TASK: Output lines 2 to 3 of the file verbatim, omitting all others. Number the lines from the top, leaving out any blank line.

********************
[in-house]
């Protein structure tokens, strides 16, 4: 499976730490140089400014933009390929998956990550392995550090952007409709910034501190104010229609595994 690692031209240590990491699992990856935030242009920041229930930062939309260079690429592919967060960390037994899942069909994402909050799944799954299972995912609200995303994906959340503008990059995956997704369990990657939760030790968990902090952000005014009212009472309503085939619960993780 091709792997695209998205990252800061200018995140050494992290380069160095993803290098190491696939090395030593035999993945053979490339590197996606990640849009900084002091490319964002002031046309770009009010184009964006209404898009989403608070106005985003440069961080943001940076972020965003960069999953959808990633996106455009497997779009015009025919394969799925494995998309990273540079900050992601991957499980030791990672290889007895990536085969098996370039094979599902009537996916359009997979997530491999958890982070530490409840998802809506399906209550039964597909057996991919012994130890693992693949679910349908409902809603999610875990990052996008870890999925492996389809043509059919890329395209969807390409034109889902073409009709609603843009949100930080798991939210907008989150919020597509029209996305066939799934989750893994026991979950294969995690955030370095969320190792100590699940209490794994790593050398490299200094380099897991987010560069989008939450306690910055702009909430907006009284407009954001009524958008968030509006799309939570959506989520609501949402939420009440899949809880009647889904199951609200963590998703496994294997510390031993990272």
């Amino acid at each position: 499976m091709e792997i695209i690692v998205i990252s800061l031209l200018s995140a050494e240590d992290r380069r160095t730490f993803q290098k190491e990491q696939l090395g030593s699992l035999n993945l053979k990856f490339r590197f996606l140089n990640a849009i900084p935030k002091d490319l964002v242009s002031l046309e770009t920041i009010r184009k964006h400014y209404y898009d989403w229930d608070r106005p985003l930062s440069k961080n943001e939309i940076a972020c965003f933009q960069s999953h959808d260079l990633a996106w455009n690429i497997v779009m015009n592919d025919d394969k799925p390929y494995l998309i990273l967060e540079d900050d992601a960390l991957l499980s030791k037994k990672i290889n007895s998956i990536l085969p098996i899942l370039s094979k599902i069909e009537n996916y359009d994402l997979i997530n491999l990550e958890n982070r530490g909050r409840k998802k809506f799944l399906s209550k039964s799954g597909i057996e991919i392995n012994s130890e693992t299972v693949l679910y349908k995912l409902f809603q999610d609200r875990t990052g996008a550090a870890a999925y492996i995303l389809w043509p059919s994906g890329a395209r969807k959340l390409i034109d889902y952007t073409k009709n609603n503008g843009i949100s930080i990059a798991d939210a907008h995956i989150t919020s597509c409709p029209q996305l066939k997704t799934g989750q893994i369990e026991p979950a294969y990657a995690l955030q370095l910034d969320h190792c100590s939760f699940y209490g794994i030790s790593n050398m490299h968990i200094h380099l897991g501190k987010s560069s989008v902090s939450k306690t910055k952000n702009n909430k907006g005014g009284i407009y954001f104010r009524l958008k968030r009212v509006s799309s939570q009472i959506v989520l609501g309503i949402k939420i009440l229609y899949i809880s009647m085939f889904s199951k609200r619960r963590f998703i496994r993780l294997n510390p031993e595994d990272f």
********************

């Protein structure tokens, strides 16, 4: 499976730490140089400014933009390929998956990550392995550090952007409709910034501190104010229609595994 690692031209240590990491699992990856935030242009920041229930930062939309260079690429592919967060960390037994899942069909994402909050799944799954299972995912609200995303994906959340503008990059995956997704369990990657939760030790968990902090952000005014009212009472309503085939619960993780 091709792997695209998205990252800061200018995140050494992290380069160095993803290098190491696939090395030593035999993945053979490339590197996606990640849009900084002091490319964002002031046309770009009010184009964006209404898009989403608070106005985003440069961080943001940076972020965003960069999953959808990633996106455009497997779009015009025919394969799925494995998309990273540079900050992601991957499980030791990672290889007895990536085969098996370039094979599902009537996916359009997979997530491999958890982070530490409840998802809506399906209550039964597909057996991919012994130890693992693949679910349908409902809603999610875990990052996008870890999925492996389809043509059919890329395209969807390409034109889902073409009709609603843009949100930080798991939210907008989150919020597509029209996305066939799934989750893994026991979950294969995690955030370095969320190792100590699940209490794994790593050398490299200094380099897991987010560069989008939450306690910055702009909430907006009284407009954001009524958008968030509006799309939570959506989520609501949402939420009440899949809880009647889904199951609200963590998703496994294997510390031993990272």
């Amino acid at each position: 499976m091709e792997i695209i690692v998205i990252s800061l031209l200018s995140a050494e240590d992290r380069r160095t730490f993803q290098k190491e990491q696939l090395g030593s699992l035999n993945l053979k990856f490339r590197f996606l140089n990640a849009i900084p935030k002091d490319l964002v242009s002031l046309e770009t920041i009010r184009k964006h400014y209404y898009d989403w229930d608070r106005p985003l930062s440069k961080n943001e939309i940076a972020c965003f933009q960069s999953h959808d260079l990633a996106w455009n690429i497997v779009m015009n592919d025919d394969k799925p390929y494995l998309i990273l967060e540079d900050d992601a960390l991957l499980s030791k037994k990672i290889n007895s998956i990536l085969p098996i899942l370039s094979k599902i069909e009537n996916y359009d994402l997979i997530n491999l990550e958890n982070r530490g909050r409840k998802k809506f799944l399906s209550k039964s799954g597909i057996e991919i392995n012994s130890e693992t299972v693949l679910y349908k995912l409902f809603q999610d609200r875990t990052g996008a550090a870890a999925y492996i995303l389809w043509p059919s994906g890329a395209r969807k959340l390409i034109d889902y952007t073409k009709n609603n503008g843009i949100s930080i990059a798991d939210a907008h995956i989150t919020s597509c409709p029209q996305l066939k997704t799934g989750q893994i369990e026991p979950a294969y990657a995690l955030q370095l910034d969320h190792c100590s939760f699940y209490g794994i030790s790593n050398m490299h968990i200094h380099l897991g501190k987010s560069s989008v902090s939450k306690t910055k952000n702009n909430k907006g005014g009284i407009y954001f104010r009524l958008k968030r009212v509006s799309s939570q009472i959506v989520l609501g309503i949402k939420i009440l229609y899949i809880s009647m085939f889904s199951k609200r619960r963590f998703i496994r993780l294997n510390p031993e595994d990272f």